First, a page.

Tax & AccountingSeptember 16, 2021

Foreign Earned Income Exclusion Case: A Glimpse Into a Contractor's Life in Afghanistan


A U.S. defense contract employee's foreign earned income exclusion case provides a glimpse into a contractor's life in Afghanistan.


Foreign Earned Income Exclusion

To be a “qualified individual” for the foreign earned income exclusion a taxpayer must satisfy (1) either a bona fide residency or physical presence test, and (2) show that her tax home is in a foreign country. The physical presence test is straightforward: during any period of 12 consecutive months, the taxpayer must be present in a foreign country or countries during at least 330 full days. However, the bona fide residency and tax home tests are more subjective.


Life in Afghanistan

The Tax Court decided whether the taxpayer met the foreign earned income exclusion tests based on her life as a contract employee in Afghanistan. The taxpayer worked in transportation management at U.S. air bases in Afghanistan, primarily at Kandahar Airfield. She typically worked a 12 hour shift daily. She had a one hour lunch break and a half day off every two weeks. Her housing was provided on the base as part of her employment. For the first several months, this housing consisted of a large tent shared with other women. Later, she lived in modular housing made of retrofitted shipping containers. She shared a bathroom and often shared her modular housing unit with a roommate. The U.S. Government provided her three meals a day at the base's dining facility.

She socialized with others on the base and formed close friendships. She enjoyed celebrating holidays and birthdays on the base, as well as traveling internationally with her friends. She visited Thailand, Australia, Monaco, France, Romania, Tanzania, Kenya, the United Arab Emirates, and the Maldives during her vacation periods.

The taxpayer embraced the diversity of the base, sharing recipes from her Jamaican heritage and learning to make dishes from other cuisines. Much of the social life was centered around the “boardwalk” area, which consisted of shops and restaurants surrounding a soccer field and encircled by a running track. The boardwalk had a cigar club and a beauty parlor, as well as American chain restaurants, including Popeye's and TGI Fridays. This was a popular place to hang out.

For security reasons, she was not permitted to leave the base except when departing for international travel. She could not travel within Afghanistan because it was a war zone.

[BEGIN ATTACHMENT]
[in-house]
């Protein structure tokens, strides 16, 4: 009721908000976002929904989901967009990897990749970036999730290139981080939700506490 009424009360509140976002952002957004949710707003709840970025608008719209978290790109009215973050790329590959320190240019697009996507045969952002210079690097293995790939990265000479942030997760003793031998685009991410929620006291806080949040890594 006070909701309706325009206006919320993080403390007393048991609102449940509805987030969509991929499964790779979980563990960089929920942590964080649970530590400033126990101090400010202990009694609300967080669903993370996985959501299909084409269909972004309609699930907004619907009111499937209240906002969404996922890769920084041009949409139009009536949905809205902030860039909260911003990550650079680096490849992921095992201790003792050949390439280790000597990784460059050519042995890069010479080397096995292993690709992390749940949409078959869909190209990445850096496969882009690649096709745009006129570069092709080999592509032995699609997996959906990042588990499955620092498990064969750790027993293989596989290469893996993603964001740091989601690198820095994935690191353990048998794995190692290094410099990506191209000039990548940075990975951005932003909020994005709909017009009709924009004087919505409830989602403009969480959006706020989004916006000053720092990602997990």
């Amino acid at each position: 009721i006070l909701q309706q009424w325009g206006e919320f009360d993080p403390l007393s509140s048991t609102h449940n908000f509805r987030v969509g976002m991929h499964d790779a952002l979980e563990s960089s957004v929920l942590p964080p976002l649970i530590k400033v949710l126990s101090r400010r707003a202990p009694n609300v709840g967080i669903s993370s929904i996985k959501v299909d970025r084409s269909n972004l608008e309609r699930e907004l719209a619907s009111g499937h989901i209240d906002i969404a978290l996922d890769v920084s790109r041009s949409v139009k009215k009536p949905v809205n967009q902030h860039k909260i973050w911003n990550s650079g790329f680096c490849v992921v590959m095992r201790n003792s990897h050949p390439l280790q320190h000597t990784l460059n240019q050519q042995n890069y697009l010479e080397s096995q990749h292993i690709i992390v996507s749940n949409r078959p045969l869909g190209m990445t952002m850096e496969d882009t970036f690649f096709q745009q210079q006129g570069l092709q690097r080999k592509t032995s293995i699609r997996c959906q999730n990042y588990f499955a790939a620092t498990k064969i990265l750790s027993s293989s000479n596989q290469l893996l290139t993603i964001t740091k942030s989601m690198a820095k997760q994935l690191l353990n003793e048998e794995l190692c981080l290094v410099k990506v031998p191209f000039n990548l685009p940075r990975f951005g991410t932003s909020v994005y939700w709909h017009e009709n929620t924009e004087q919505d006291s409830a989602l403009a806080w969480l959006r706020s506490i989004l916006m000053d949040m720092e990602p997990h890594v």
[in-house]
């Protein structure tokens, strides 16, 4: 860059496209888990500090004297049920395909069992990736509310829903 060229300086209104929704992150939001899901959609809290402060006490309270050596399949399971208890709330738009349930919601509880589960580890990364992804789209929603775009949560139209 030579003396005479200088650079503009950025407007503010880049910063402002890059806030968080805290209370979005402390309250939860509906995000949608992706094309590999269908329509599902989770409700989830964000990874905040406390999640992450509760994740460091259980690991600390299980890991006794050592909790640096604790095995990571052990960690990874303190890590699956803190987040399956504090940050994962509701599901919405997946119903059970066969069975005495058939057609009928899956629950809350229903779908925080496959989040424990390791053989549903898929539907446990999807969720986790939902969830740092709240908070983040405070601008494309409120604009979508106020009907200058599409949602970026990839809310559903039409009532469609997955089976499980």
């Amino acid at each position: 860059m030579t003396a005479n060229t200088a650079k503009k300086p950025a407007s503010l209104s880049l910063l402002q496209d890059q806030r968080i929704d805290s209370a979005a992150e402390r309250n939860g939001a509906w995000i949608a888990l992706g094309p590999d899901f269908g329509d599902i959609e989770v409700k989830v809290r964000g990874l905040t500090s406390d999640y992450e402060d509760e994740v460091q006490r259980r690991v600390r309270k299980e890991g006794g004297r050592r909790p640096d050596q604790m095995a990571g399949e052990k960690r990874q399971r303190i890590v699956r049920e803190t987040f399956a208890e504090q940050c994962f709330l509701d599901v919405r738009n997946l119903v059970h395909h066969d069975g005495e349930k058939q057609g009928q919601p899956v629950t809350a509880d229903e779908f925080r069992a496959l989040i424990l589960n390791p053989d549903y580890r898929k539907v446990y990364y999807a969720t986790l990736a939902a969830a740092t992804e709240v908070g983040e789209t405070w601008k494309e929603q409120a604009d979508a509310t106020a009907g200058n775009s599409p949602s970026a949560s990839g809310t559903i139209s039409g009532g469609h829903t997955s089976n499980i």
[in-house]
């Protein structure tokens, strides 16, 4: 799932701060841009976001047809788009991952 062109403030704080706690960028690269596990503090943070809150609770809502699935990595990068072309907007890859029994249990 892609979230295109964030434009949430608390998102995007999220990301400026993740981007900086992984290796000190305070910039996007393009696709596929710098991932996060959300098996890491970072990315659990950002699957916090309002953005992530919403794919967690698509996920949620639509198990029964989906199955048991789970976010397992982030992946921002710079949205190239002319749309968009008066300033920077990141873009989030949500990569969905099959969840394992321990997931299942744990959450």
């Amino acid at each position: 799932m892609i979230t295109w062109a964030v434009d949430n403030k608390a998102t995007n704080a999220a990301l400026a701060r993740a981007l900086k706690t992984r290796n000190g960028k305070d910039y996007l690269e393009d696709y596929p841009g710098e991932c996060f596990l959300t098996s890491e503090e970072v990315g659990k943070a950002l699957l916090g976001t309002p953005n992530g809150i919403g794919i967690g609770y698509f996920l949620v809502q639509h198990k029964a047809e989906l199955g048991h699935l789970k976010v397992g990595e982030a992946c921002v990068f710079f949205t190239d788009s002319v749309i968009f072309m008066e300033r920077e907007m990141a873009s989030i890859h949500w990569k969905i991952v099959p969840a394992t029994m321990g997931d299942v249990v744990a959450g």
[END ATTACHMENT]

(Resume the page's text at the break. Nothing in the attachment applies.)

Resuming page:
Bona Fide Residency Test

The bona fide residency test requires a taxpayer to establish that she has been a bona fide resident of a foreign country or countries for an uninterrupted period that includes an entire tax year.

The court listed eleven factors used in determining bona fide residency. Of these, the court found only one adverse to the taxpayer. She assumed few economic burdens by living in Afghanistan because she did not pay for lodging or most meals, and she paid no tax in Afghanistan. However, for one year she was not a bona resident because her employment in Afghanistan ended, and she moved to her home in Texas.


Tax Home Test

Under the tax home test, the taxpayer must show that her tax home is in a foreign country. The court considered this in the light of the nature of the region and the unique circumstances of her work. The taxpayer had a Texas driver's license, but it was a condition of her employment that she be licensed to drive in the country that issued her passport. She had a U.S. bank account, but that was necessary to enable her employer to make direct deposit of her paychecks. Opening a local bank account or buying property in Afghanistan would have been impracticable if not impossible. She had limited family and personal ties to the United States. She was unmarried and had no children; although she visited her parents in Boston occasionally, she spent a significant amount of her vacation time traveling to other foreign countries.

Most of her close friends were other contractors who also lived and worked in Afghanistan. She credibly testified that she felt closer to these colleagues than she had felt (for example) to her former co-workers when she was employed in the United States. At one point she dated another contractor working overseas. She planned to work as a contractor in the Middle East for as long as such jobs remained open to her.

The Court noted that civilian defense contractors working overseas can have abodes outside the United States, so long as they have stronger ties to the foreign country than to the United States.

Thus, her tax home was in Afghanistan.

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